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President Donald Trump offered an unflattering comparison between immigration laws in the United States and those of its southern neighbor, Mexico, in a series of immigration tweets.
"Mexico is making a fortune on NAFTA...They have very strong border laws -- ours are pathetic. With all of the money they make from the U.S., hopefully they will stop people from coming through their country and into ours, at least until Congress changes our immigration laws!" Trump tweeted on April 2.
We decided to take a closer look at Trump’s comparison of the countries’ immigration policies. Is Mexico really more strict about who it admits?
The White House held up an article published in the conservative-leaning Washington Times in 2010 as support for Trump’s statement.
Among other points, the article said that Mexican law since 2000 "mandates that federal, local and municipal police cooperate with federal immigration authorities in that country in the arrests of illegal immigrants."
The article outlines steep felony penalties for violations and says Mexico can use the law to kick out foreigners for a variety of reasons, including a lack of financial self-support.
There’s a problem with citing this nearly eight-year-old article, however: The 2000 law has largely been superseded by a law enacted in 2011.
Notably, the 2011 measure decriminalized the act of entering the country without documentation and allowed undocumented immigrants to use education and health services. It also set criminal penalties for abuse of migrants by immigration agents.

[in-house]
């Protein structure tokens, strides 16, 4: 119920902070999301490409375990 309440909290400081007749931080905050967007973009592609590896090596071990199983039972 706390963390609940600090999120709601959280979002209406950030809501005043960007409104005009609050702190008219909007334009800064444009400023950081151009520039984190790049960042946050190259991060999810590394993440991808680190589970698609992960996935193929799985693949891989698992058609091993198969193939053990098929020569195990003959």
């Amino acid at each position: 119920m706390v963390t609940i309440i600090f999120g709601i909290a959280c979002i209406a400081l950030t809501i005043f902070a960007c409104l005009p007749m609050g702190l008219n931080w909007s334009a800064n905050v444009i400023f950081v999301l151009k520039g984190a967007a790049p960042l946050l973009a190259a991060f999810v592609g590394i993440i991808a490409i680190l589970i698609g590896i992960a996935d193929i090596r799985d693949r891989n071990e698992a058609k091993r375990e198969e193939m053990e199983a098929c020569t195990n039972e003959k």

The 2011 law stemmed from two impulses, said Andrew Selee, president of the Migration Policy Institute, a group that generally opposes a hard-line approach to immigration.
"They wanted to create a law that respected immigrants and cleaned up human-rights violations," Selee said. "They also didn’t want to embarrass themselves with the United States. Mexican human-rights advocates would beat them over the head for the punitive aspects of the old law, while also enabling enforcement capabilities. It was a delicate balance."
Meanwhile, the article’s point about requiring local Mexican jurisdictions to cooperate with the federal government is a red herring for the United States, said David Bier, an immigration policy analyst at the libertarian Cato Institute. "The requirement for states and localities to cooperate is neither here nor there, because the U.S. system of federalism prevents any such law from existing," Bier said.